Psychological egoism is the view that humans are always motivated by self-interest, even in what seem to be acts of altruism. It claims that, when people choose to help others, they do so ultimately because of the personal benefits that they themselves expect to obtain, directly or indirectly, from doing so. This is a descriptive rather than normative view, since it only makes claims about how things are, not how they ought to be. It is, however, related to several other normative forms of egoism, such as ethical egoism and rational egoism.
A specific form of psychological egoism is psychological hedonism, the view that the ultimate motive for all voluntary human action is the desire to experience pleasure or to avoid pain. Many discussions of psychological egoism focus on this variety, but the two are not the same: one can hold that all actions are ultimately motivated by considerations of self-interest without thinking that all agents conceive of their self-interest in terms of feelings of pleasure and pain.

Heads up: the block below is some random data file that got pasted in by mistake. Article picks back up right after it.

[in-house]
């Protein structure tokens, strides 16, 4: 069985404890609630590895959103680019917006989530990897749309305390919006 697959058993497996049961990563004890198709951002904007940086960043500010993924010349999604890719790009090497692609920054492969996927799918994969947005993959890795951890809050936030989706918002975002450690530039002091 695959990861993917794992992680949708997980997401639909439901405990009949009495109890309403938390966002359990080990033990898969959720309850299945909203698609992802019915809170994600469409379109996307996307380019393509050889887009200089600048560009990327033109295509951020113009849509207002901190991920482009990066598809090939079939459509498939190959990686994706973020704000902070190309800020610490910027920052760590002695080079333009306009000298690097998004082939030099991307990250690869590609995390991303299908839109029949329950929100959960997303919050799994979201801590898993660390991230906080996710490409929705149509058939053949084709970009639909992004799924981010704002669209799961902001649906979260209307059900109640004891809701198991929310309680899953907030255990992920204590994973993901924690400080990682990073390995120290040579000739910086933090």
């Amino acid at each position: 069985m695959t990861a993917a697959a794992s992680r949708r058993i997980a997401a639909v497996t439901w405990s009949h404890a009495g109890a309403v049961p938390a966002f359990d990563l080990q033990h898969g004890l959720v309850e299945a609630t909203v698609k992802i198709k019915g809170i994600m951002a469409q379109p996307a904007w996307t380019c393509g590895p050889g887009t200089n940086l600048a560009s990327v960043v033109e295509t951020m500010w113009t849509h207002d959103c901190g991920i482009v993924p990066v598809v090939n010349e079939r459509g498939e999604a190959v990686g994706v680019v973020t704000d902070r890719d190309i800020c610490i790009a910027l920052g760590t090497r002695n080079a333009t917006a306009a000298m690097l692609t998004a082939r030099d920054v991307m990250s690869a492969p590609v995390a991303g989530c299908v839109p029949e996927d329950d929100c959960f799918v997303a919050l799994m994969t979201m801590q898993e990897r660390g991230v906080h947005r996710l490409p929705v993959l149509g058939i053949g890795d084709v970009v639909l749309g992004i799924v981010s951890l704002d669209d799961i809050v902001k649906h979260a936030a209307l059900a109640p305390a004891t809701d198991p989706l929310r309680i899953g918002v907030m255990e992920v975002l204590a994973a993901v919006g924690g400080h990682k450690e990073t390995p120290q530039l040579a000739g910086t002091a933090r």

Other articles related to "psychological egoism":
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... Psychological egoism has been accused of being circular "If a person willingly performs an act, that means he derives personal enjoyment from it therefore, people ... Joel Feinberg, in his 1958 paper "Psychological Egoism", embraces a similar critique by drawing attention to the infinite regress of psychological egoism ...
Famous quotes containing the word egoism:
“The egoism which enters into our theories does not affect their sincerity; rather, the more our egoism is satisfied, the more robust is our belief.”
—George Eliot [Mary Ann (or Marian)